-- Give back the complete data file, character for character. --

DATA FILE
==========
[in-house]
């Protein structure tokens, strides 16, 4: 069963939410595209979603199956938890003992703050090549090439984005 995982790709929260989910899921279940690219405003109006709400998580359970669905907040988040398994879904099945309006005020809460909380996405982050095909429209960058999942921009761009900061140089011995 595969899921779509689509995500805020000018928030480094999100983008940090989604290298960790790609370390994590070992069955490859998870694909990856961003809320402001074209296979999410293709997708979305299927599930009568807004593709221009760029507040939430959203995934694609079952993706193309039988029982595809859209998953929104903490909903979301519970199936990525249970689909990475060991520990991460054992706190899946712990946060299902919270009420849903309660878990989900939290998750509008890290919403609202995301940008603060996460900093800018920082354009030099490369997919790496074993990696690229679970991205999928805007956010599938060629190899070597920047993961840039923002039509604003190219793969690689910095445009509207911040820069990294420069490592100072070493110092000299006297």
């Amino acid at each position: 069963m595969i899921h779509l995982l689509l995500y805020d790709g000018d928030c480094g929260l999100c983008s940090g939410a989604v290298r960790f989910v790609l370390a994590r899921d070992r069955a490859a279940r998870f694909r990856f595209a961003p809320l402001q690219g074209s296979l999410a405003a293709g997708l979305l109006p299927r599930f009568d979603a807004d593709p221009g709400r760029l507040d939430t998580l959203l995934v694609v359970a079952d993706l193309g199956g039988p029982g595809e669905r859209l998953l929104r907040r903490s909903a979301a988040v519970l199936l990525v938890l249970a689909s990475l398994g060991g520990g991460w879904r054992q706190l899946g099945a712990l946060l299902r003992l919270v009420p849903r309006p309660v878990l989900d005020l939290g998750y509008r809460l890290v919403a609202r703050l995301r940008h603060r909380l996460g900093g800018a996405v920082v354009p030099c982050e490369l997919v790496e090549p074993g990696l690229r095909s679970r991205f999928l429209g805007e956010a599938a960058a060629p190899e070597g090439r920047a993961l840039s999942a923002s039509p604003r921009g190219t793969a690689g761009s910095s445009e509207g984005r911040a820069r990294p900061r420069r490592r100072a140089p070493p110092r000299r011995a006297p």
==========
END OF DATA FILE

[in-house]
């Protein structure tokens, strides 16, 4: 069963939410595209979603199956938890003992703050090549090439984005 995982790709929260989910899921279940690219405003109006709400998580359970669905907040988040398994879904099945309006005020809460909380996405982050095909429209960058999942921009761009900061140089011995 595969899921779509689509995500805020000018928030480094999100983008940090989604290298960790790609370390994590070992069955490859998870694909990856961003809320402001074209296979999410293709997708979305299927599930009568807004593709221009760029507040939430959203995934694609079952993706193309039988029982595809859209998953929104903490909903979301519970199936990525249970689909990475060991520990991460054992706190899946712990946060299902919270009420849903309660878990989900939290998750509008890290919403609202995301940008603060996460900093800018920082354009030099490369997919790496074993990696690229679970991205999928805007956010599938060629190899070597920047993961840039923002039509604003190219793969690689910095445009509207911040820069990294420069490592100072070493110092000299006297």
């Amino acid at each position: 069963m595969i899921h779509l995982l689509l995500y805020d790709g000018d928030c480094g929260l999100c983008s940090g939410a989604v290298r960790f989910v790609l370390a994590r899921d070992r069955a490859a279940r998870f694909r990856f595209a961003p809320l402001q690219g074209s296979l999410a405003a293709g997708l979305l109006p299927r599930f009568d979603a807004d593709p221009g709400r760029l507040d939430t998580l959203l995934v694609v359970a079952d993706l193309g199956g039988p029982g595809e669905r859209l998953l929104r907040r903490s909903a979301a988040v519970l199936l990525v938890l249970a689909s990475l398994g060991g520990g991460w879904r054992q706190l899946g099945a712990l946060l299902r003992l919270v009420p849903r309006p309660v878990l989900d005020l939290g998750y509008r809460l890290v919403a609202r703050l995301r940008h603060r909380l996460g900093g800018a996405v920082v354009p030099c982050e490369l997919v790496e090549p074993g990696l690229r095909s679970r991205f999928l429209g805007e956010a599938a960058a060629p190899e070597g090439r920047a993961l840039s999942a923002s039509p604003r921009g190219t793969a690689g761009s910095s445009e509207g984005r911040a820069r990294p900061r420069r490592r100072a140089p070493p110092r000299r011995a006297p």